Moving Too Fast

Sometimes, it feels like everything is moving way too fast; things dash ahead of us so fast that it feels like we don’t even have time to process it. Often, it’s a feeling that we can’t help since, as they say; “time waits for no one”. The constant movement affects us in many ways, but the way I will be focusing on is creatively. For me, it can feel like I’m breezing through a scene too quickly or rushing in the development of two characters. So how does one fix this problem? For me, it’s easier to break down what it is that I’m rushing and if that is truly a bad thing or not.

Rushing is Ok… At First

Something that I’ve had to learn the hard way, is that spending too much time on the beginning process can be a bit detrimental. It leaves a lot of room for second guessing which can lead to the feeling of wanting to give. At least, that’s the case for me. This problem applies to multiple creative mediums, but I’ve noticed it more when I write and when I draw. For writing, if I spend too much time on the outline or even the first draft, I develop an odd defeated perspective of my work. In art, if I spend too much time on the initial sketch, I tend to find an abundance of faults and have a hard time moving forward with the piece. For me, I’ve found more benefit when I “rush” through the beginning. That doesn’t mean that act carelessly in the beginning, however. I’ve learned that ensuring that I, at the very least, get the bare bones of whatever project or piece that I’m working on down, then I’m more likely to actually finish it and be happy with it.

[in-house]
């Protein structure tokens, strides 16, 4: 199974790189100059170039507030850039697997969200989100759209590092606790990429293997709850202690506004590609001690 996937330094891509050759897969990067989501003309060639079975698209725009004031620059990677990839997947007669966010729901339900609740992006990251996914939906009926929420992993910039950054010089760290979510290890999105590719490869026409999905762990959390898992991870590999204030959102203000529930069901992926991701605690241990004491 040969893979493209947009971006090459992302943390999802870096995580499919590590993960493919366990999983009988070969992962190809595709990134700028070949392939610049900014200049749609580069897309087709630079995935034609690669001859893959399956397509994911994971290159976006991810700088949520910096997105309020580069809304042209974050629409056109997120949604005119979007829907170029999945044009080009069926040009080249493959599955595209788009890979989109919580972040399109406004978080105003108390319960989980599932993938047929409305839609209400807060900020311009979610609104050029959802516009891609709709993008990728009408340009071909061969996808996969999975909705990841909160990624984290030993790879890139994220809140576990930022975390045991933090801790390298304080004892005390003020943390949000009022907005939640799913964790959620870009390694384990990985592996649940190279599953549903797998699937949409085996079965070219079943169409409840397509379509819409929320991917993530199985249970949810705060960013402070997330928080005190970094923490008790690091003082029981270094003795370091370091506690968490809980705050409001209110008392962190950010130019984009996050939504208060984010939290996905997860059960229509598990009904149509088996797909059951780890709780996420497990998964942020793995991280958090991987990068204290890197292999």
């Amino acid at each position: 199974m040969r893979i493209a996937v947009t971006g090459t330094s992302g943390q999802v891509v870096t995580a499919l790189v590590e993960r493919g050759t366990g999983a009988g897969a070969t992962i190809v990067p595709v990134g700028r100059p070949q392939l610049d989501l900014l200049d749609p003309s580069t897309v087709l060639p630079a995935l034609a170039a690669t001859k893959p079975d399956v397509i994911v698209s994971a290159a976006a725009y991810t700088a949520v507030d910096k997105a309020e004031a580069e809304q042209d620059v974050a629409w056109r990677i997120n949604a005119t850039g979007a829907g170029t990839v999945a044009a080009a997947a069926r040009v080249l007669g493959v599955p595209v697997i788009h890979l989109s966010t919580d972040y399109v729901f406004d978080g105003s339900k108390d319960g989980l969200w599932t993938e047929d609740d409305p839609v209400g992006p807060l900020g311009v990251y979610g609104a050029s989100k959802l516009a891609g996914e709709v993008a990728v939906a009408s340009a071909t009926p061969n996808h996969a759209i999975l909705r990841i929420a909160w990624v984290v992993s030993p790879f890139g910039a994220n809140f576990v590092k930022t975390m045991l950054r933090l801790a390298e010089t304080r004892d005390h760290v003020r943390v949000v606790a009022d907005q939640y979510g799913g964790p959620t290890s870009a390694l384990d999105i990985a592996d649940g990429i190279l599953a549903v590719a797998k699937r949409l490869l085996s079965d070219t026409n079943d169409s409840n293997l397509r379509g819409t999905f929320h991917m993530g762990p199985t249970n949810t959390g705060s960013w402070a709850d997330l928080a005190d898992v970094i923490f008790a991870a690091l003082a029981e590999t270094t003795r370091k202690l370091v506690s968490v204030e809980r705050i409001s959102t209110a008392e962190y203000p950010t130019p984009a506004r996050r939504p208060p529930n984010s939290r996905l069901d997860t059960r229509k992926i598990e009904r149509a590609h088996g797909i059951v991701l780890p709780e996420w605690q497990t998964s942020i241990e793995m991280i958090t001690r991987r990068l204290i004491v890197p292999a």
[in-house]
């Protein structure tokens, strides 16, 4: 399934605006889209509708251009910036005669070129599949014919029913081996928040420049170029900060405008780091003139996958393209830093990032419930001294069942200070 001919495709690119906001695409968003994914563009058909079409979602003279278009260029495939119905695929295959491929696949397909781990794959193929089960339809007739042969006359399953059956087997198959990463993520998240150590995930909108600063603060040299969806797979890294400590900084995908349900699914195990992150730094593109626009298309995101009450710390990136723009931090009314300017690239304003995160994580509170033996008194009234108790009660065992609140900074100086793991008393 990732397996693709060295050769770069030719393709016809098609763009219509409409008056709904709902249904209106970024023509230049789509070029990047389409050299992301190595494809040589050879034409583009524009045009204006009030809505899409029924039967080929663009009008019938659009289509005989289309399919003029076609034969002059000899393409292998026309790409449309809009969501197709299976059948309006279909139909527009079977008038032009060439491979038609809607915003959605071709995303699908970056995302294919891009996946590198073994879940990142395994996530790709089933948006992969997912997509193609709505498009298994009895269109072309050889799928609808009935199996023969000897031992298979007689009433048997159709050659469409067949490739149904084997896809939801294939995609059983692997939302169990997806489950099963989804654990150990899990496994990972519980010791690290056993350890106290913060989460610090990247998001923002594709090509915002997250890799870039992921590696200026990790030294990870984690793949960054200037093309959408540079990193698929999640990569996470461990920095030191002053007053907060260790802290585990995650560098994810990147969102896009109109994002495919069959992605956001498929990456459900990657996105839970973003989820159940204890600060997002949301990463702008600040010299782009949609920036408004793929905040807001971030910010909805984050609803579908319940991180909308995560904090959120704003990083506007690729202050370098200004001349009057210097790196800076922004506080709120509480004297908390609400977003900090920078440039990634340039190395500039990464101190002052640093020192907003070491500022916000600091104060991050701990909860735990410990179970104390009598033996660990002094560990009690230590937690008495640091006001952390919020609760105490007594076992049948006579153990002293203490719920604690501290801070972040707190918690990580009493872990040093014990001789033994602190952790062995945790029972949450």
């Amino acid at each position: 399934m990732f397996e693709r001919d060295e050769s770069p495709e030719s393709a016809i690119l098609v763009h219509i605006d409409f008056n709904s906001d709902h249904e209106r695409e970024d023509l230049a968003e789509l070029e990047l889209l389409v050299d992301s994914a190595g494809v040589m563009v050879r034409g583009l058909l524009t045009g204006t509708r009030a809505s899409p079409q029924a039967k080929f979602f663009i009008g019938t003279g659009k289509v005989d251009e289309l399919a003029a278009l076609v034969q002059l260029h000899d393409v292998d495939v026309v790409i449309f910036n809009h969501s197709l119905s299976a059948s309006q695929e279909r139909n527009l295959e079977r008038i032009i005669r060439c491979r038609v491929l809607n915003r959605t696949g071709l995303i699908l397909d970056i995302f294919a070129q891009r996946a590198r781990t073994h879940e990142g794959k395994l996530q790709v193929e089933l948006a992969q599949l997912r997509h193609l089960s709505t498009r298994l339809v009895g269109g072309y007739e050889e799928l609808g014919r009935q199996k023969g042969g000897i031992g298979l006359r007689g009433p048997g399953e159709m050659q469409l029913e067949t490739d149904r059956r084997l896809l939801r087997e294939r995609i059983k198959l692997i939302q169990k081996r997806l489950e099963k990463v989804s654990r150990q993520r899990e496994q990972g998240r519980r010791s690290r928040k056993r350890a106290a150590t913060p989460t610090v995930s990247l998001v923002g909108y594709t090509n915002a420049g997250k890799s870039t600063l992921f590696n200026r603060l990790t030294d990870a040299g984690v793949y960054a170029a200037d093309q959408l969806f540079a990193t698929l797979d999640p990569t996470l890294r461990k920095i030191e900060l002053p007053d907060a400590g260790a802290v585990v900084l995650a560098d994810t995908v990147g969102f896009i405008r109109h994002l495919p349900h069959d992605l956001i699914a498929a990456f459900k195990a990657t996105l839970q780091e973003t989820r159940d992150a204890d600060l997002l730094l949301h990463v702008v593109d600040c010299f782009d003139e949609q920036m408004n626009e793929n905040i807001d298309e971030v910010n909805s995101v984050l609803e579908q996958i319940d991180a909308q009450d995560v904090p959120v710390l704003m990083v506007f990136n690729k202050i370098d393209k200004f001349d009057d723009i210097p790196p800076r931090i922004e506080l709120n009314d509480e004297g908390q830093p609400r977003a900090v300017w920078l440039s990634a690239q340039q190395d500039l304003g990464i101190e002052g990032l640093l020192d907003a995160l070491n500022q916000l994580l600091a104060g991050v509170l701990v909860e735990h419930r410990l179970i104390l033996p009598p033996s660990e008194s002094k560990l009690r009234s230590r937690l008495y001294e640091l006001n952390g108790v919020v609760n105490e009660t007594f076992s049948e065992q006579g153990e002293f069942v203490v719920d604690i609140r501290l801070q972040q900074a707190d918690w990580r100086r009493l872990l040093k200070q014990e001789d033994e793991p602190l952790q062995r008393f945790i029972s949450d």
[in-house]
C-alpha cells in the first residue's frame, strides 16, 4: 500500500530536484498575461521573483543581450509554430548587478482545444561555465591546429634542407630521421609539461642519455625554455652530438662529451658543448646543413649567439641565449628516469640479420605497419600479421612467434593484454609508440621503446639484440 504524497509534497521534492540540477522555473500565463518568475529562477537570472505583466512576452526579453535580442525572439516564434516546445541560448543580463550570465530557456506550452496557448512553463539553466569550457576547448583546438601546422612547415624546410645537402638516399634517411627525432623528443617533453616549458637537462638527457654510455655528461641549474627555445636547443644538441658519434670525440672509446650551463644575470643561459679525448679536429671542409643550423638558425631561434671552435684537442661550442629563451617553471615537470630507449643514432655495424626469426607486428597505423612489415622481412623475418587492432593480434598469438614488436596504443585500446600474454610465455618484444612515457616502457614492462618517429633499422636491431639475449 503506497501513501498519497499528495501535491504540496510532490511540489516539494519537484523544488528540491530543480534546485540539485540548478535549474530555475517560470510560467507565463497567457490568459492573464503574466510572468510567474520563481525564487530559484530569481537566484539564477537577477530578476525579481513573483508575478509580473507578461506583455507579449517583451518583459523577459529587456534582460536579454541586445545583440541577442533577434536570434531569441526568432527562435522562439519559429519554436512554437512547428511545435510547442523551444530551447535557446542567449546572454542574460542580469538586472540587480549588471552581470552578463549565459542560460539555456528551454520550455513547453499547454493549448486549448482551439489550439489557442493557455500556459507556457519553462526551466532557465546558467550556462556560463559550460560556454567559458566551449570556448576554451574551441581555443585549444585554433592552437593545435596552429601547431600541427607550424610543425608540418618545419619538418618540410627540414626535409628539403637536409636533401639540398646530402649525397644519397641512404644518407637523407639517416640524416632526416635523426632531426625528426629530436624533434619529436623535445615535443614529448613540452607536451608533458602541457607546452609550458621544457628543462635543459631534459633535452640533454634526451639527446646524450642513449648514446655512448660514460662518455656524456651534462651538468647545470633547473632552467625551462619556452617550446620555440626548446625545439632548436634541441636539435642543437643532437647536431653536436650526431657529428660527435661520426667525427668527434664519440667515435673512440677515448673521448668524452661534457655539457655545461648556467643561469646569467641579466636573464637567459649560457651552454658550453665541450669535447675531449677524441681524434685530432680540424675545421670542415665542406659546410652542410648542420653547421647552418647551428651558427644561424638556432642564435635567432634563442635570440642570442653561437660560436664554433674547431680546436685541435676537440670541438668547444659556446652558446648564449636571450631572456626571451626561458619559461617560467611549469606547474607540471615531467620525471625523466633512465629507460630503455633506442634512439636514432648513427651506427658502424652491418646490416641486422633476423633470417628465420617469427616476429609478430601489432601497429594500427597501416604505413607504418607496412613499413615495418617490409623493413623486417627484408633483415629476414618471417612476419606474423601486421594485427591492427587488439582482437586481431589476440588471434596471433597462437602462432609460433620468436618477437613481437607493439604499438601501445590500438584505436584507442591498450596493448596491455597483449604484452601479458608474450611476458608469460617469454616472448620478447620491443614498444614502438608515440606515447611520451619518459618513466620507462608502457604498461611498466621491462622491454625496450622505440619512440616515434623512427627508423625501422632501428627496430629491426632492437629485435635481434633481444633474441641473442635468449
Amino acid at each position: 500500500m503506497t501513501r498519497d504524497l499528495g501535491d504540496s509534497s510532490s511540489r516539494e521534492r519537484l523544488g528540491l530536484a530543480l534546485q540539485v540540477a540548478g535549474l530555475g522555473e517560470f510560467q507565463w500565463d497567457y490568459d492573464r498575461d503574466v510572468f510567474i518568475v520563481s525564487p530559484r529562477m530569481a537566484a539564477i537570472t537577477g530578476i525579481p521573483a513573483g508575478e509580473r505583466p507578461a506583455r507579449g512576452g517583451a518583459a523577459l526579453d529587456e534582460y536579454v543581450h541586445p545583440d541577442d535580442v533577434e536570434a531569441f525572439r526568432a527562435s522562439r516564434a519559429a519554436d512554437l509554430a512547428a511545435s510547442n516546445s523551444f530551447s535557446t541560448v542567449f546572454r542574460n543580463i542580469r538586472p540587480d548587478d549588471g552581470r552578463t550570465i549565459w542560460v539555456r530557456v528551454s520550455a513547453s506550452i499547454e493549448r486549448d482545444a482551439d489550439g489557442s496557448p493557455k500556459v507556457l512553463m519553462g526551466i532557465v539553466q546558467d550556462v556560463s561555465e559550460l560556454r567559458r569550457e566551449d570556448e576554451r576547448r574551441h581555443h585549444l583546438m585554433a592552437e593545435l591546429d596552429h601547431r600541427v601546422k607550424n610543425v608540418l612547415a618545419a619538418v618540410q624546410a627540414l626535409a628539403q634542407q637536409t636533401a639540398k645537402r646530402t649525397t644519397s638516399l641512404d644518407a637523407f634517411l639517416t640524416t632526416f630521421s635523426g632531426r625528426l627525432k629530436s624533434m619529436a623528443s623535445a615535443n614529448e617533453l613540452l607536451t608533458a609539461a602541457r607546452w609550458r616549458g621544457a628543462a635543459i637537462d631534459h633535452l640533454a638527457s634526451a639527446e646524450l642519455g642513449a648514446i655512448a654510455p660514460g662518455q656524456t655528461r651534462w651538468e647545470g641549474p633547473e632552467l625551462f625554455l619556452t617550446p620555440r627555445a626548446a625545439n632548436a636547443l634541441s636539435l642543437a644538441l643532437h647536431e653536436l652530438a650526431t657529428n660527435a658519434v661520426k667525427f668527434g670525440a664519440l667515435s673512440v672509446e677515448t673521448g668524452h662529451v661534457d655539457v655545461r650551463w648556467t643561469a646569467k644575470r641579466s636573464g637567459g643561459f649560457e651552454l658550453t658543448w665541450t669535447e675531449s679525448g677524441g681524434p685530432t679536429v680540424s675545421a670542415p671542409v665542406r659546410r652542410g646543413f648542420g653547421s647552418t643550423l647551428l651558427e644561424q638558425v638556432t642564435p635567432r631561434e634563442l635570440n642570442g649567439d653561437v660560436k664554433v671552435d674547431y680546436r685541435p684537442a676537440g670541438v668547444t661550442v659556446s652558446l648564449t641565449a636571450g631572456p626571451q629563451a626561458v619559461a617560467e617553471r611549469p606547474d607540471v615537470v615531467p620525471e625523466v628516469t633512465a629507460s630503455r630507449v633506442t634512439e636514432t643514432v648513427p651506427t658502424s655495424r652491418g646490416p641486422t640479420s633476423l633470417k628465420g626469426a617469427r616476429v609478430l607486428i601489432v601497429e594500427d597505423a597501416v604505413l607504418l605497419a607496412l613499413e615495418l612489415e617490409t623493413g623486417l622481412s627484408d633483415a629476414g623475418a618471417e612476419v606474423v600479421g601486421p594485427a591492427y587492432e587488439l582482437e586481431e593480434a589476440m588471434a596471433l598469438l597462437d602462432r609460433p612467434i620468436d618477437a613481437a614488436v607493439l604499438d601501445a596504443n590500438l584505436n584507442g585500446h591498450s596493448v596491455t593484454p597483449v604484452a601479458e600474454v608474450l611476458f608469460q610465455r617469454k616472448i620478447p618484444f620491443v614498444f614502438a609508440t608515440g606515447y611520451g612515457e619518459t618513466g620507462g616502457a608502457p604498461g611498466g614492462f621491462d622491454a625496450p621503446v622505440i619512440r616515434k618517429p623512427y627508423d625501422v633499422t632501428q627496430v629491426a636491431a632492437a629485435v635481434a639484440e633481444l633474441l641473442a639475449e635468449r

Be Precise

Precision takes patience. When I’m being more patient with something, the rushing feeling I get tends to slow down. The aspect of precision varies based on what it is that you’re trying to slow down. An example that I gave was the feeling of rushing through a scene. Once you’ve gotten the bare bones of that scene down, what I like to do is to really pick what it is that will make the scene. If in the writing, I can’t see a full fluid scene in my head, then I write and add on to it until I see a full-fledged scene occurring in my head. This often take patience. This the same with character development and the development of their relationships. Be patient and understand that this development when more than likely take place through the entirety of the story. I believe that it’s the same with art. Once you’ve gotten the initial sketch, take time to add in the details that’ll bring the picture to life.

When things are moving too fast, sometimes it’s up to you to force things to go slower. Time isn’t something we can control, but how we use it and what we do with it is. I hope this is helpful to someone!


Leave a Reply

Fill in your details below or click an icon to log in: Logo

You are commenting using your account. Log Out /  Change )

Google photo

You are commenting using your Google account. Log Out /  Change )

Twitter picture

You are commenting using your Twitter account. Log Out /  Change )

Facebook photo

You are commenting using your Facebook account. Log Out /  Change )

Connecting to %s